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Coping with study related stress

Thursday 26 June 2008 Struggling With Study

Being at university can be a great experience, but also a stressful one. 53% of students reported that their stress levels increased since starting university (Student Living Report, 2002).

Common causes of stress include debt and financial worries, exam and coursework pressure, balancing study with other commitments, and relationships. 

Not all stress is bad you know!

Not all stress is bad; in fact a degree of stress is often necessary to motivate us to achieve our goals. This is sometimes referred to as ‘eustress’, literally good or positive stress.

However, when a situation feels overwhelming or beyond your control, the resulting ‘distress’ (bad stress) can be damaging to your mental and physical health.

Symptoms of stress

Stress can manifest itself in a whole range of ways, both mental and physical. Physical symptoms can include racing heart, panic attacks, insomnia, changes in appetite, nausea, headaches, and lowered resistance to infections such as colds.  Mental symptoms might be a lack of concentration, absent-mindedness, anxiety and depression.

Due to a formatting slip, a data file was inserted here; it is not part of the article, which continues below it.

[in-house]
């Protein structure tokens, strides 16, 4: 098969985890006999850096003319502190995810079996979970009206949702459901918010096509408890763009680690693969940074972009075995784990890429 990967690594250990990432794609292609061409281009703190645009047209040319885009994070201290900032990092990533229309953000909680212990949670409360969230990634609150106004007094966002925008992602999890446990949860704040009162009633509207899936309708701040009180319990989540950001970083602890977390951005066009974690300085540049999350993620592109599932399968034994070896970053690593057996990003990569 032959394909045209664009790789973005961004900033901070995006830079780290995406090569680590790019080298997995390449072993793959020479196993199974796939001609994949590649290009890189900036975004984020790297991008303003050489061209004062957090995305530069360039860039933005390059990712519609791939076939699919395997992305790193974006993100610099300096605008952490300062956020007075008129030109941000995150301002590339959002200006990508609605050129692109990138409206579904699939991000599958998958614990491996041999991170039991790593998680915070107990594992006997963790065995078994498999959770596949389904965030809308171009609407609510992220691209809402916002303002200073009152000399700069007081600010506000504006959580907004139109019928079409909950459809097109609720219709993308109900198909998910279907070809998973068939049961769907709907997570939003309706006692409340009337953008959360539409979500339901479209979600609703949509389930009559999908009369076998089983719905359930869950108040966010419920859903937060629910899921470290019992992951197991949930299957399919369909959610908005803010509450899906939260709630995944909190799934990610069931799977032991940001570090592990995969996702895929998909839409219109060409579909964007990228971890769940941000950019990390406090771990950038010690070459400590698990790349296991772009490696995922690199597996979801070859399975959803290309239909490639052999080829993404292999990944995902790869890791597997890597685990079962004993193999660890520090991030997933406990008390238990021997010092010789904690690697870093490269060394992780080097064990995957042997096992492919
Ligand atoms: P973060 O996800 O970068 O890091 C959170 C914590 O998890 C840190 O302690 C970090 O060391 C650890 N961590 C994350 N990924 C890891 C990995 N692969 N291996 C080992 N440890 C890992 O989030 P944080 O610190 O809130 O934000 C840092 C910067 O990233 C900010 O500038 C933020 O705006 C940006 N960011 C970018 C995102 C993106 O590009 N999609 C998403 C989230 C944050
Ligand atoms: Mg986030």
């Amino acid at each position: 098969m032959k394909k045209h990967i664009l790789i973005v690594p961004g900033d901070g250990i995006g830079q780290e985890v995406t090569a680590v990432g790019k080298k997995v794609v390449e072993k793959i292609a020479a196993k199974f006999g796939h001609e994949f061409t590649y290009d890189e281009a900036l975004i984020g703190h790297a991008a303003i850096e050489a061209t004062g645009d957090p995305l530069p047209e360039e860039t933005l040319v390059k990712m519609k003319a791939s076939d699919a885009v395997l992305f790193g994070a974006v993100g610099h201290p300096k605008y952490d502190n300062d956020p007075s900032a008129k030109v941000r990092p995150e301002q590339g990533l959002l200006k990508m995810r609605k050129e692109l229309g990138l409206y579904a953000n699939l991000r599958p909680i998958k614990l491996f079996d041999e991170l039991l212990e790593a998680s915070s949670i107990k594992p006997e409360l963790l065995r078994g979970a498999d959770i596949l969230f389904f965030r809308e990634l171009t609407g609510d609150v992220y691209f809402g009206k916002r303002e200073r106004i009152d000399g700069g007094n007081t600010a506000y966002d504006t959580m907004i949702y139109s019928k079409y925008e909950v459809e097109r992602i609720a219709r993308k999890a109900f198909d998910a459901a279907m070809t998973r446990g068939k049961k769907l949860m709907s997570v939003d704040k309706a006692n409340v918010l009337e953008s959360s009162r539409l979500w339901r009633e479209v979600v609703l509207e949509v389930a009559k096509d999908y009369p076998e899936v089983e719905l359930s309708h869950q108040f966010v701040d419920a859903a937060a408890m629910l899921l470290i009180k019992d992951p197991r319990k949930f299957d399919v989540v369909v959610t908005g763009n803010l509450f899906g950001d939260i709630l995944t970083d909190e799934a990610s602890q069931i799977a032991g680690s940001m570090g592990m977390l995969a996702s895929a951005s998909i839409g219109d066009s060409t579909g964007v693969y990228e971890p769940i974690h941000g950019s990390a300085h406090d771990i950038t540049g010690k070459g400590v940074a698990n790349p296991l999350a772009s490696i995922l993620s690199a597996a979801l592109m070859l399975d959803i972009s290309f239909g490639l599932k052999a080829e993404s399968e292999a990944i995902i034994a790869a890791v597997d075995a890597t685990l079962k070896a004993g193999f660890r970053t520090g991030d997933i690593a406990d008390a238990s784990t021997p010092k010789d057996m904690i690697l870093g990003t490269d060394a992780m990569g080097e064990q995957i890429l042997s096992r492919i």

Dealing with stress

The best way to beat stress is, where possible, to remove its causes. This might mean cutting down on your extra-curricular commitments, or seeking advice from your student welfare officer on dealing with your financial problems.

There is also a section on student finance which you may find helpful.  However, some stressful situations are simply part of life, such as multiple essay deadlines or the break-up of a relationship.

If you’re going through a period of unavoidable stress here are a few tips 

  • If you’re overwhelmed by the pressure of work, break down the things you have to do into manageable tasks and tackle them one at a time
  • Talk to friends and family about how you’re feeling
  • Stick to a healthy diet and get plenty of fresh air and exercise
  • Avoid using alcohol and drugs as a way to cope with stress, as these can negatively affect your mood as well as your health
  • Don’t put unrealistic pressure on yourself – no one is perfect all of the time
  • Use relaxation techniques, such as taking slow, deep breaths. Yoga and meditation are also popular activities for reducing stress.

Could there be an underlying reason for your stress?

We all get stressed from time to time, but if you’re frequently stressed or your levels of stress are very high, there may be an underlying reason such as a medical condition or unresolved feelings about past events.

It can be helpful to talk to a counsellor or a doctor about your experience of stress. Students are fortunate in having access to a free, high quality counselling service, so take do advantage of this if you need to.